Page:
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854 posts

Ultimate Geek
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Topic # 148907 4-Jul-2014 22:40
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I've been thinking about how I consume mobile data when out & about, normally I use the arrangement of a Pocket-WiFi with a Data-Only SIM, with two devices (typically Nexus Phone and either a iPod touch or even sometimes a iPad - if traveling).

What I'm wondering is if the following is kind of possible and if anyone else has had experience with the arrangement and how smooth it is:

- Cut out the Pocket-WiFi completely, move all the 3G data onto Nexus 4 (I'd likely save a bit of money this way with the current pack deals these days).
- Setup the Android Hotspot feature with an appropriate SSID/key/WPA2 so my non-3G devices can connect when out & about via my N4 instead of the PWiFi
- Additionally connect to (lets say) Telecom Free WiFi on both devices.

Now if I understand correctly, the general rules of discovery should still apply, as the Telecom connection becomes known and good enough to attempt a connection to, I'd assume the following would happen:

- N4 drops 3G/Hotspot
- N4 attempts connection
- N4 connects to TFW, goes about happy
- other devices lose association with HotspotConn, but notice TFW, connect to that instead
- somewhat seemless transition.

As long as I'm not streaming a movie from Quickflix I should be kind of good right?   And the hotspot feature does work like that, i.e. it doesn't prevent the phone's known network search right?

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577 posts

Ultimate Geek
+1 received by user: 46


  Reply # 1081255 4-Jul-2014 23:05
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When you turn on the mobile hotspot feature, you'll lose the ability to connect to WiFi networks. You'll have to manually turn off hotspot in order to be able to connect to the Telecom WiFi network. This is a general limitation of the Wi-Fi hardware in mobile devices, not something specific to Android.

Depending how much data you use, it might be better not to use Telecom's WiFi network at all. In my own experience, it takes ages to connect and speeds range from alright to abysmal. Mobile data is much faster and you don't need to stay within range of a payphone to use it.



854 posts

Ultimate Geek
+1 received by user: 125


  Reply # 1081258 4-Jul-2014 23:24
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nzgeek: When you turn on the mobile hotspot feature, you'll lose the ability to connect to WiFi networks. You'll have to manually turn off hotspot in order to be able to connect to the Telecom WiFi network. This is a general limitation of the Wi-Fi hardware in mobile devices, not something specific to Android.


Rats, I actually secretly feared as much, I seemed to recall this in the past but for some reason thought they changed it, hence the question.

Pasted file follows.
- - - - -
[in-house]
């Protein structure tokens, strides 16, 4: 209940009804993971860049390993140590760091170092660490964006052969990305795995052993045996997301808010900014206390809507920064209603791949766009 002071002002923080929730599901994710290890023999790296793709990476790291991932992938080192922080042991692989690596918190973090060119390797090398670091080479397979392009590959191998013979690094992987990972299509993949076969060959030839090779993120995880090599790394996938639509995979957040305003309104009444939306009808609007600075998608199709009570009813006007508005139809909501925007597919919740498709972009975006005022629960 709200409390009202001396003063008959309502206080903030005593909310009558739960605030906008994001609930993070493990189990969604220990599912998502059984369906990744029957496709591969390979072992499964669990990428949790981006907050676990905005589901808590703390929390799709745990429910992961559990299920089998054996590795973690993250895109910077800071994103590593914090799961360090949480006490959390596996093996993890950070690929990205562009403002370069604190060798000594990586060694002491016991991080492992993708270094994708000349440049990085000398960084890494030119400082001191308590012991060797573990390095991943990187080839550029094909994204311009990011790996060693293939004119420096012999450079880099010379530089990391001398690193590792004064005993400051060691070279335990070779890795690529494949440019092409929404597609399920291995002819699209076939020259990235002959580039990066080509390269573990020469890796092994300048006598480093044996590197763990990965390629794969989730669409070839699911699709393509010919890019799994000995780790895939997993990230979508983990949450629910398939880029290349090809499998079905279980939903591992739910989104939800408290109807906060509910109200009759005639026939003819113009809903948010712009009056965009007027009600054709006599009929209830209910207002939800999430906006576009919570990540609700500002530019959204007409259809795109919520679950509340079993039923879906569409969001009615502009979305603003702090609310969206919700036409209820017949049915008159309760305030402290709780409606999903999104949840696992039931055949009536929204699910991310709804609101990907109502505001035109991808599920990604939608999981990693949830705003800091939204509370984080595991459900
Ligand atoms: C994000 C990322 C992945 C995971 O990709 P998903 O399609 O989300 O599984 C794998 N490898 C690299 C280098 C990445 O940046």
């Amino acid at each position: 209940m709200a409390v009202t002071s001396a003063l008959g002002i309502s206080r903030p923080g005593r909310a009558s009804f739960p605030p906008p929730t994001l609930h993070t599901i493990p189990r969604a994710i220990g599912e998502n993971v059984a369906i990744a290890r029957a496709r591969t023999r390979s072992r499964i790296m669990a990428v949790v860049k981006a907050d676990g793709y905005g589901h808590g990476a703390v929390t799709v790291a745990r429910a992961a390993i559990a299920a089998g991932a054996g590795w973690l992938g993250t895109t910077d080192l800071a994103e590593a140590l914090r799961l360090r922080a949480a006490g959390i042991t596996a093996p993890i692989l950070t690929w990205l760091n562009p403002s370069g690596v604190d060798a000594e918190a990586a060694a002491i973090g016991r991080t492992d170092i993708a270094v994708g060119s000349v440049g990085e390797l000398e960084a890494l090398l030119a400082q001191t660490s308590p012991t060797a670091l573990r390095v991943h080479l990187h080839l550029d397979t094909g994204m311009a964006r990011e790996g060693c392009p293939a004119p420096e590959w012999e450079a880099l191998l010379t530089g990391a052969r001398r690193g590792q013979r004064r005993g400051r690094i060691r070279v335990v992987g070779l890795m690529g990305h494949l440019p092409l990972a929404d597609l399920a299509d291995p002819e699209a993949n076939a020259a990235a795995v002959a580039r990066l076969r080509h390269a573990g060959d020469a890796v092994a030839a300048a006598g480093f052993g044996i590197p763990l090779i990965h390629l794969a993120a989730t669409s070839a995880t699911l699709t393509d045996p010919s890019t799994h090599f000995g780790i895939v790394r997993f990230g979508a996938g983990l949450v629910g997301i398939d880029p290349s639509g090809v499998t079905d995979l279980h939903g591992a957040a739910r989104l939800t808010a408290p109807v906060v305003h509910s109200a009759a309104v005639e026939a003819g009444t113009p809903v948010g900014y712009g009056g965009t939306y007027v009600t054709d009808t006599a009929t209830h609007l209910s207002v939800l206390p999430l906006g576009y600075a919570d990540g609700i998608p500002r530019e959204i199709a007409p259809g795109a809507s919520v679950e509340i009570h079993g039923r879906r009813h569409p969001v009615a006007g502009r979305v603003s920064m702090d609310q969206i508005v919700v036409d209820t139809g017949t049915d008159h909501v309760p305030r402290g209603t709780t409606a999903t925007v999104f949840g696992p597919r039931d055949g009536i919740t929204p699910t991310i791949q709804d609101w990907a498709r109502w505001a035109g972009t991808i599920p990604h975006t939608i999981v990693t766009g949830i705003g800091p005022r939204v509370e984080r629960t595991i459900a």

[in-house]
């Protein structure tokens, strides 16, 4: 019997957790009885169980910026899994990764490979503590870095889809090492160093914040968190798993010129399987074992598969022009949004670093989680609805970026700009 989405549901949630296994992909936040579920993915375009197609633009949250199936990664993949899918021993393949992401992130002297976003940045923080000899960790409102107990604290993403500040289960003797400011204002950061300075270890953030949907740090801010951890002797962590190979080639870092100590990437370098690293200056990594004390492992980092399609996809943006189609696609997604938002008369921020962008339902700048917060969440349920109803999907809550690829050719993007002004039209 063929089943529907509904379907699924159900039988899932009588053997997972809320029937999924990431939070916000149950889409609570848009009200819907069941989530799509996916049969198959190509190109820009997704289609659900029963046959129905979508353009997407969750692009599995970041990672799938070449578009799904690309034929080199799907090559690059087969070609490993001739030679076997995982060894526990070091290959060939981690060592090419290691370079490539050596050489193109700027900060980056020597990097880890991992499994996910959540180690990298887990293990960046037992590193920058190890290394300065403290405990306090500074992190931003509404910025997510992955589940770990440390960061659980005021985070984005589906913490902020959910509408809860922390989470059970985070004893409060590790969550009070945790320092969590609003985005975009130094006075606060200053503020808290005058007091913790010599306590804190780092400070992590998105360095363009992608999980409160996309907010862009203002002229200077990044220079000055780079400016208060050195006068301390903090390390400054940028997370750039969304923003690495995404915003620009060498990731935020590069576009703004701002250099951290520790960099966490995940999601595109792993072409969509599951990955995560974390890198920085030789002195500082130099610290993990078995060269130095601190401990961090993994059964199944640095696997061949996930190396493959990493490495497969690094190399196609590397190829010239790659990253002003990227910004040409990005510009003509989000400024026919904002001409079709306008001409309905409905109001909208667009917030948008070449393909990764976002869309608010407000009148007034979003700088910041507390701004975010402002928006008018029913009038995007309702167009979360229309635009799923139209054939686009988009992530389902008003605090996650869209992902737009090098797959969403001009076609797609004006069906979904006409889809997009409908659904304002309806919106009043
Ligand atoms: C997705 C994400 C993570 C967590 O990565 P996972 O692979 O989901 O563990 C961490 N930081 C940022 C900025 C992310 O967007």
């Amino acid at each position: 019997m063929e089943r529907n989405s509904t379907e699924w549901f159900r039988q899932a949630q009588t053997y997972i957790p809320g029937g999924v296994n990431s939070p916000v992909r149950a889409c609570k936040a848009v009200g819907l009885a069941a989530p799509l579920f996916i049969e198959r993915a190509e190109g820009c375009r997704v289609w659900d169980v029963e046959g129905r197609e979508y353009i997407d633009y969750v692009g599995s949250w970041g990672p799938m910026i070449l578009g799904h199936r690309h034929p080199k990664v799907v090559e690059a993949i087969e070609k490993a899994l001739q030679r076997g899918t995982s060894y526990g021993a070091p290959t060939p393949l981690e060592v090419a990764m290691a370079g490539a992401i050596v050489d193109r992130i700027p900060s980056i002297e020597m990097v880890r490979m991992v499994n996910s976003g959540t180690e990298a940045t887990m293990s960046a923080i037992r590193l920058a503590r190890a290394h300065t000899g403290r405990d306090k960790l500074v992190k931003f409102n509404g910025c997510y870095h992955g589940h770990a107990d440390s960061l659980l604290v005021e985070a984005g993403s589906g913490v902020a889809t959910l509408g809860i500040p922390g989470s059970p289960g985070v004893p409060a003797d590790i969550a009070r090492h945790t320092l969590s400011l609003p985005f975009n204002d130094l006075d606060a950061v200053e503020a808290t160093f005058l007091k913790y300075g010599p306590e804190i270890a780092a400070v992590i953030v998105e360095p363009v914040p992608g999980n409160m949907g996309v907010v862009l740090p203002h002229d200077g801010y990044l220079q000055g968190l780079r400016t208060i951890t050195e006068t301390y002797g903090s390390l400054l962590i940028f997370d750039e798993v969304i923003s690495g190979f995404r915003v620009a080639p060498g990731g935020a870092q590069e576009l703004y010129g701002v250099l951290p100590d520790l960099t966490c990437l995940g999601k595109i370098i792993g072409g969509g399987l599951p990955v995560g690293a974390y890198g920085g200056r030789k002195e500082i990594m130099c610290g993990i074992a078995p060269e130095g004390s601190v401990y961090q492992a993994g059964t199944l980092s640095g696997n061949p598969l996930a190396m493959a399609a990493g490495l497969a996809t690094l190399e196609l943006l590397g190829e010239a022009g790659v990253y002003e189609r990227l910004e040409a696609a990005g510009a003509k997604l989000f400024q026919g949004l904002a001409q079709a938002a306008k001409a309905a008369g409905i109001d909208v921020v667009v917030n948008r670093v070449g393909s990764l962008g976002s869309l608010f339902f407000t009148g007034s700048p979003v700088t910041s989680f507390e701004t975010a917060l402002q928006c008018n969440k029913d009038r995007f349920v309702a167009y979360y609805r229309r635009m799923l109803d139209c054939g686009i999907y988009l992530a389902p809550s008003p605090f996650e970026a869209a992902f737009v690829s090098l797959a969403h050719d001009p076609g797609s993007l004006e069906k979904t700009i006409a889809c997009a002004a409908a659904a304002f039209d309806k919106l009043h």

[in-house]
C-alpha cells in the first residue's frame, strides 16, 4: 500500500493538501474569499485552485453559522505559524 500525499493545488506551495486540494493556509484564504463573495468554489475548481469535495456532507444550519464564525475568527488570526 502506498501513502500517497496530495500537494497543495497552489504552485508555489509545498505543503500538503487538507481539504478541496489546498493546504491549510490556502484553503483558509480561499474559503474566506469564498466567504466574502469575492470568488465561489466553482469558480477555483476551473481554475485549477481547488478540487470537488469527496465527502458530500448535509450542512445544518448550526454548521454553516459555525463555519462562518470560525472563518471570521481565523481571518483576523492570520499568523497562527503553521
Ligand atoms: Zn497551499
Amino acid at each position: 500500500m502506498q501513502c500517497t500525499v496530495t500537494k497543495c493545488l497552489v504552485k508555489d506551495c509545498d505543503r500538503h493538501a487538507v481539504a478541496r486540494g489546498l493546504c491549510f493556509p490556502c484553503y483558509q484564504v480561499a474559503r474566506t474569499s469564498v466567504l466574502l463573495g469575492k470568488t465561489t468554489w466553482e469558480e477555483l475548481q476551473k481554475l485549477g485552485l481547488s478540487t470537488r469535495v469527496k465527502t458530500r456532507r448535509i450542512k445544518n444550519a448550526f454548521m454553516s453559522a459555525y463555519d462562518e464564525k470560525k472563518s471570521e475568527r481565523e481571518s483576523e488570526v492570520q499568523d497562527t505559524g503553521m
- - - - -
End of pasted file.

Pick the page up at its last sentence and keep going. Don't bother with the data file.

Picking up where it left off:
Depending how much data you use, it might be better not to use Telecom's WiFi network at all. In my own experience, it takes ages to connect and speeds range from alright to abysmal. Mobile data is much faster and you don't need to stay within range of a payphone to use it.


My understanding is that it depends on the payphone and what kind of connection Telecom could provision it, I just had this image of a while not perfect, close enough hand-off between 3G and Free WiFi's that I wouldn't care (I'm not a walk & type away at the screen kinda guy most of the time).

It seems the solution is to just either do it manually, or stick with what works (pocket-wifi), or a combo of the two.

The sticking with the Pocket WiFi has mainly been due to the frequency of power outages and preserving battery on other devices (why waste their batteries for tethering).

Thanks nzgeek.

 
 
 
 


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  Reply # 1081508 5-Jul-2014 16:11
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Only a windows PC (and maybe linux with a modified driver stack) i have seen be able to both simultaneously associate with an AP and broadcast as a virtual AP at the same time on the same hardware.

577 posts

Ultimate Geek
+1 received by user: 46


  Reply # 1081700 6-Jul-2014 02:29
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eXDee: Only a windows PC (and maybe linux with a modified driver stack) i have seen be able to both simultaneously associate with an AP and broadcast as a virtual AP at the same time on the same hardware.

Maybe it is possible. I'm not an expert of WiFi costs and what they are capable of. The one thing I do know is that mobile devices often use a single chip to control WiFi, Bluetooth and cellular connections, and it's quite possible that this will have some effect of the functionality available. A cellular device is also less likely to contain multiple antennae, which might be needed for simultaneous connections.

Assuming that the simultaneous bit is out of the question, the phone would still need to (a) be able to scan for WiFi networks while in hotspot mode, and (b) drop our of hotspot mode in order to connect. I can't seem to do (a) on my S4, but this could be a side-effect of turning WiFi "off" for hotspot mode. And there are questions around whether you'd want to do (b) automatically, especially if there are devices connected to the hotspot. There are certainly times when you want to keep that hotspot running, such as when the WiFi network is having problems, or if you're providing data for other devices that can't connect to the WiFi network. The only surefire thing is to get the user to make the choice to switch.

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